Tambov Oblast


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Tambov Oblast

 

part of the RSFSR. Formed on Sept. 27, 1937. Situated in the northeastern part of the Central Chernozem Economic Region. Area, 34,300 sq km. Population, 1.419 million (as of Jan. 1, 1975). The oblast has 22 administrative raions, eight cities, and 12 urban-type settlements. The administrative center is the city of Tambov. Tambov Oblast was awarded the Order of Lenin on June 22, 1967.

Natural features. Tambov Oblast is in the center of the East European Plain and occupies the central part of the Oka-Don Plain. Flat interfluves alternate with broad river valleys; average elevations range between 110 and 115 m. Spurs of the Volga Upland, with elevations to 214 m, extend into the eastern part of the oblast, in the interfluve of the Tsna and Vorona rivers. Ravines and gorges are well developed in the basins of the Tsna and Vorona rivers.

The climate is moderately continental. The average January temperature is –10.5°C in the southwest and –11.5°C in the east, and the average July temperature is 19.5°C in the north and 20.5°C in the south. Annual precipitation is up to 450 mm in the south and southeast and about 500 mm in the north; up to 70 percent of it falls between April and October. The growing season is 178 days in the north and 185 days in the south. The oblast’s rivers belong to the basins of the Volga (the Tsna with its tributaries, the Chelnovaia, Kersha, and Kashma) and the Don (the Voronezh River with its distributaries—the Pol’noi Voronezh and the Lesnoi Voronezh—and the Vorona, Savala, Bitiug, and Ma-tyra rivers).

Chernozems cover more than 85 percent of the oblast’s area: in the south are rich chernozems, whereas in the central and northern areas they are leached. The right banks of the Tsna, Chelnovaia, and Voronezh rivers have gray forest soils, and the river valleys have alluvial meadow soils.

Tambov Oblast is situated in the forest-steppe zone; about 70 percent of the land is farmed. Approximately 10 percent is covered by forests of pine, oak, birch, European aspen, alder, linden, ash, and maple, with most of the wooded area on the right bank of the Tsna River and in the valleys of the Chelnovaia, Voronezh, and Vorona rivers.

Among the animals inhabiting the forests near the Tsna are the bear, elk, wolf, boar, fox, ermine, European hare, squirrel, beaver, and various microtines. There are many birds, including grouse, woodpeckers, thrushes, tits, larks, and quail. The rivers and lakes contain cyprinids, perches, and other fishes.

Population. Russians make up 98.4 percent of the population (1970 census). The average population density is 41.4 persons per sq km (as of Jan. 1, 1975). The highest density—more than 45 persons per sq km—is in the central and western parts of the oblast; in the northeast and southeast it drops to 20–30 persons per sq km. The urban population increased from 408,000 in 1959 to 655,000 as of Jan. 1, 1975, when it constituted 46 percent of the total. The oblast’s cities include Tambov, Michurinsk, Morshansk, Rasskazovo, Kotovsk, Kirsanov, Uvarovo, and Zherdevka.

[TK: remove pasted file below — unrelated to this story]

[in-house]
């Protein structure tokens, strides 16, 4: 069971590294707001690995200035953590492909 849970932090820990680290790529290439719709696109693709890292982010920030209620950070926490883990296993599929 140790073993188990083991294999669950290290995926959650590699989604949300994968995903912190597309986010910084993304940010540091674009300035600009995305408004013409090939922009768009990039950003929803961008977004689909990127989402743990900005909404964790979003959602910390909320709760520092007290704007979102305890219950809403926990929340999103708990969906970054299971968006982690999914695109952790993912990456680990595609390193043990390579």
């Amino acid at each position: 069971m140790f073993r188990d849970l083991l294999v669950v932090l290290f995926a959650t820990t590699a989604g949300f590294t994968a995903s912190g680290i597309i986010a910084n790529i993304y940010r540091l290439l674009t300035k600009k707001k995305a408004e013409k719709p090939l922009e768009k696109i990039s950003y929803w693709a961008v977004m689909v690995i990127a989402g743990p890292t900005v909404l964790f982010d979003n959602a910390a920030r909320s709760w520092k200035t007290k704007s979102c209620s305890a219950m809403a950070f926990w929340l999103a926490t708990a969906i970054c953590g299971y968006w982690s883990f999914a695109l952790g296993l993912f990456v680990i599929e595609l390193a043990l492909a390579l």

Economy. In prerevolutionary Russia, the guberniia (province) of Tambov was among the “impoverished” agrarian regions. Industry was developed poorly and was oriented toward the processing of agricultural raw materials. During the years of Soviet power, Tambov Oblast has become an industrial-agrarian area of the Central Chernozem Zone. Gross industrial output in 1974 was 13 times greater than in 1940. Branches of heavy industry, such as machine building and metalworking (45 percent of the gross output), occupy a leading position in the economy, followed by branches of light industry (29 percent) and the food industry (26 percent).

Power engineering relies mainly on fuel shipped in from other regions. District heat and power plants in Tambov, Kotovsk, Michurinsk, Uvarovo, and other cities are connected by high-voltage power lines and belong to the Integrated Electric Grid of the European part of the USSR.

Machine building and metalworking account for 25 percent of the gross industrial output. Chemical equipment is produced in Tambov, Morshansk, and Pervomaiskii, and standard and spare parts for motor vehicles and tractors are manufactured in Tambov and Michurinsk. Kirsanov produces equipment for the textile industry. There are repair plants for locomotives in Michurinsk, insulated railroad cars in Tambov, and motor vehicles in Morshansk and Kirsanov. Tambov also has instrument-making enterprises and a plant for the production of forging and press machinery. Household refrigerators are also produced.

Raw materials and semifinished products shipped in from other areas have formed the basis for the chemical industry. Dyes, industrial rubber goods, and asbestos-rubber items are produced in Tambov, lacquers, enamels, plastics, and plastic articles in Kotovsk, and phosphorus fertilizers and sulfuric acid in Uvarovo.

The oldest branch of light industry is the wool industry. The Arzhenka Cloth Combine in Rasskazovo and a worsted-cloth and felt combine in Morshansk produce more than 20 million sq m of high-quality fabrics annually. There are knitwear, leather, and fur enterprises in Rasskazovo, garment factories in Tambov, Michurinsk, Morshansk, and Kirsanov, and footwear enterprises in Tambov.

The food industry relies on local raw materials. There are sugar refineries in Zherdevka, Novopokrovka, Uvarovo, Kirsanov, Dmitrievka, and Znamenka. Various cities and settlements have meat-packing plants, hulling and milling enterprises, and creameries. Vegetable-oil extraction plants are located in Zherdevka, Uvarovo, and Inzhavino, and there are canneries in Michurinsk and Zherdevka. Building-materials enterprises in the oblast produce bricks, precast reinforced concrete, and various other materials.

Agriculture is concerned mainly with grain cultivation and livestock raising; some industrial crops are also grown. Farmland occupies 2,756,400 hectares (ha), of which 2,351,600 ha are plow-lands, 265,500 ha are pastures, 97,600 ha are hayfields, and 38,000 ha are orchards (1974). The oblast has 292 kolkhozes and 131 sovkhozes (1974). The total sown area is 2,325,000 ha (1974). Grain crops—wheat, rye, barley, oats, millet, buckwheat, and legumes—cover 1,377,800 ha, sugar beets 120,400 ha, sunflowers 111,800 ha, and potatoes 86,200 ha. Grain crops are grown throughout the oblast. Sugar beets are cultivated in all regions except the north. Sunflowers are grown in the south and southeast, and potatoes in the north and west. There are large tracts of orchards in the western part of the oblast.